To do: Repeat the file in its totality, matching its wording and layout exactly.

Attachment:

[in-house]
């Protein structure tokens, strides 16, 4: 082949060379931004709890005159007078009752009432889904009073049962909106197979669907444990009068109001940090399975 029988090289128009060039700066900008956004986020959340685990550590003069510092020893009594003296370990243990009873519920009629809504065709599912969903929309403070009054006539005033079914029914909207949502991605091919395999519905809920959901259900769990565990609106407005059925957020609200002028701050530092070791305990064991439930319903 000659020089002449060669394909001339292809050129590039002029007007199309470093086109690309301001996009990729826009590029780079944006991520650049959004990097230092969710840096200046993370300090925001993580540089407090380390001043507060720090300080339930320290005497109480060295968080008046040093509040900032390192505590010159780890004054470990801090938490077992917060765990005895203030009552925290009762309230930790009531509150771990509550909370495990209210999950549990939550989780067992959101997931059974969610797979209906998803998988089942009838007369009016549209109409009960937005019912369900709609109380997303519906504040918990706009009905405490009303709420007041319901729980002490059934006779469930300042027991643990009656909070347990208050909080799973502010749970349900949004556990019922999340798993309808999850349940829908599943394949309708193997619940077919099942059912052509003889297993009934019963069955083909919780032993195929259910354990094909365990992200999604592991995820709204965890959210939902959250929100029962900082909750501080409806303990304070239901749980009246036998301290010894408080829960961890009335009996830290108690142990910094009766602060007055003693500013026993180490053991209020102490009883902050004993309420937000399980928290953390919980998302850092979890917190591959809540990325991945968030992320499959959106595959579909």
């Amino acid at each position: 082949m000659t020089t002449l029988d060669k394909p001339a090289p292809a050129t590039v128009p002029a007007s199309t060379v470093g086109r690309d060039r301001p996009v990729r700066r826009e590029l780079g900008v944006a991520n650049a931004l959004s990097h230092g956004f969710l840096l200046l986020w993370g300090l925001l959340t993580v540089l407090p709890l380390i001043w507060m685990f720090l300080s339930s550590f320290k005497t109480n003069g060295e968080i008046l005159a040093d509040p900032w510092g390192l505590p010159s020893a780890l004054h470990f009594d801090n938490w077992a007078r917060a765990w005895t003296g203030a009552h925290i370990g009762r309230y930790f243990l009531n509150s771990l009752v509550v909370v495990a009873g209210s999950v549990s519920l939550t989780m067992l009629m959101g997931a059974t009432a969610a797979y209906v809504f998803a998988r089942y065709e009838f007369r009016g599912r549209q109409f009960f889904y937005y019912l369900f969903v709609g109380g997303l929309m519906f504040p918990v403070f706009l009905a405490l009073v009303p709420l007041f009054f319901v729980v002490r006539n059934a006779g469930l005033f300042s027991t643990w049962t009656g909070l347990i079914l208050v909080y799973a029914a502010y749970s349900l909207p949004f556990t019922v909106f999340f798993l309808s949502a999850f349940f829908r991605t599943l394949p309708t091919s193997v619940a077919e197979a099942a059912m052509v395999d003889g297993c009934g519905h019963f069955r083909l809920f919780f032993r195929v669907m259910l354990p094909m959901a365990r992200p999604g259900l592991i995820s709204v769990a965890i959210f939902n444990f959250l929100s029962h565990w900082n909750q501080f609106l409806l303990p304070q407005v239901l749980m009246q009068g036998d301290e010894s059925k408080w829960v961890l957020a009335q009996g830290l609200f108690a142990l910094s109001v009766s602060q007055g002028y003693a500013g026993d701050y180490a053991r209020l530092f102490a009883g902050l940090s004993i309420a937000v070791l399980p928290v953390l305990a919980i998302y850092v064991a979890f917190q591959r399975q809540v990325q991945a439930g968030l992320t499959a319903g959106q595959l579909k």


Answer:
[in-house]
């Protein structure tokens, strides 16, 4: 082949060379931004709890005159007078009752009432889904009073049962909106197979669907444990009068109001940090399975 029988090289128009060039700066900008956004986020959340685990550590003069510092020893009594003296370990243990009873519920009629809504065709599912969903929309403070009054006539005033079914029914909207949502991605091919395999519905809920959901259900769990565990609106407005059925957020609200002028701050530092070791305990064991439930319903 000659020089002449060669394909001339292809050129590039002029007007199309470093086109690309301001996009990729826009590029780079944006991520650049959004990097230092969710840096200046993370300090925001993580540089407090380390001043507060720090300080339930320290005497109480060295968080008046040093509040900032390192505590010159780890004054470990801090938490077992917060765990005895203030009552925290009762309230930790009531509150771990509550909370495990209210999950549990939550989780067992959101997931059974969610797979209906998803998988089942009838007369009016549209109409009960937005019912369900709609109380997303519906504040918990706009009905405490009303709420007041319901729980002490059934006779469930300042027991643990009656909070347990208050909080799973502010749970349900949004556990019922999340798993309808999850349940829908599943394949309708193997619940077919099942059912052509003889297993009934019963069955083909919780032993195929259910354990094909365990992200999604592991995820709204965890959210939902959250929100029962900082909750501080409806303990304070239901749980009246036998301290010894408080829960961890009335009996830290108690142990910094009766602060007055003693500013026993180490053991209020102490009883902050004993309420937000399980928290953390919980998302850092979890917190591959809540990325991945968030992320499959959106595959579909």
């Amino acid at each position: 082949m000659t020089t002449l029988d060669k394909p001339a090289p292809a050129t590039v128009p002029a007007s199309t060379v470093g086109r690309d060039r301001p996009v990729r700066r826009e590029l780079g900008v944006a991520n650049a931004l959004s990097h230092g956004f969710l840096l200046l986020w993370g300090l925001l959340t993580v540089l407090p709890l380390i001043w507060m685990f720090l300080s339930s550590f320290k005497t109480n003069g060295e968080i008046l005159a040093d509040p900032w510092g390192l505590p010159s020893a780890l004054h470990f009594d801090n938490w077992a007078r917060a765990w005895t003296g203030a009552h925290i370990g009762r309230y930790f243990l009531n509150s771990l009752v509550v909370v495990a009873g209210s999950v549990s519920l939550t989780m067992l009629m959101g997931a059974t009432a969610a797979y209906v809504f998803a998988r089942y065709e009838f007369r009016g599912r549209q109409f009960f889904y937005y019912l369900f969903v709609g109380g997303l929309m519906f504040p918990v403070f706009l009905a405490l009073v009303p709420l007041f009054f319901v729980v002490r006539n059934a006779g469930l005033f300042s027991t643990w049962t009656g909070l347990i079914l208050v909080y799973a029914a502010y749970s349900l909207p949004f556990t019922v909106f999340f798993l309808s949502a999850f349940f829908r991605t599943l394949p309708t091919s193997v619940a077919e197979a099942a059912m052509v395999d003889g297993c009934g519905h019963f069955r083909l809920f919780f032993r195929v669907m259910l354990p094909m959901a365990r992200p999604g259900l592991i995820s709204v769990a965890i959210f939902n444990f959250l929100s029962h565990w900082n909750q501080f609106l409806l303990p304070q407005v239901l749980m009246q009068g036998d301290e010894s059925k408080w829960v961890l957020a009335q009996g830290l609200f108690a142990l910094s109001v009766s602060q007055g002028y003693a500013g026993d701050y180490a053991r209020l530092f102490a009883g902050l940090s004993i309420a937000v070791l399980p928290v953390l305990a919980i998302y850092v064991a979890f917190q591959r399975q809540v990325q991945a439930g968030l992320t499959a319903g959106q595959l579909k």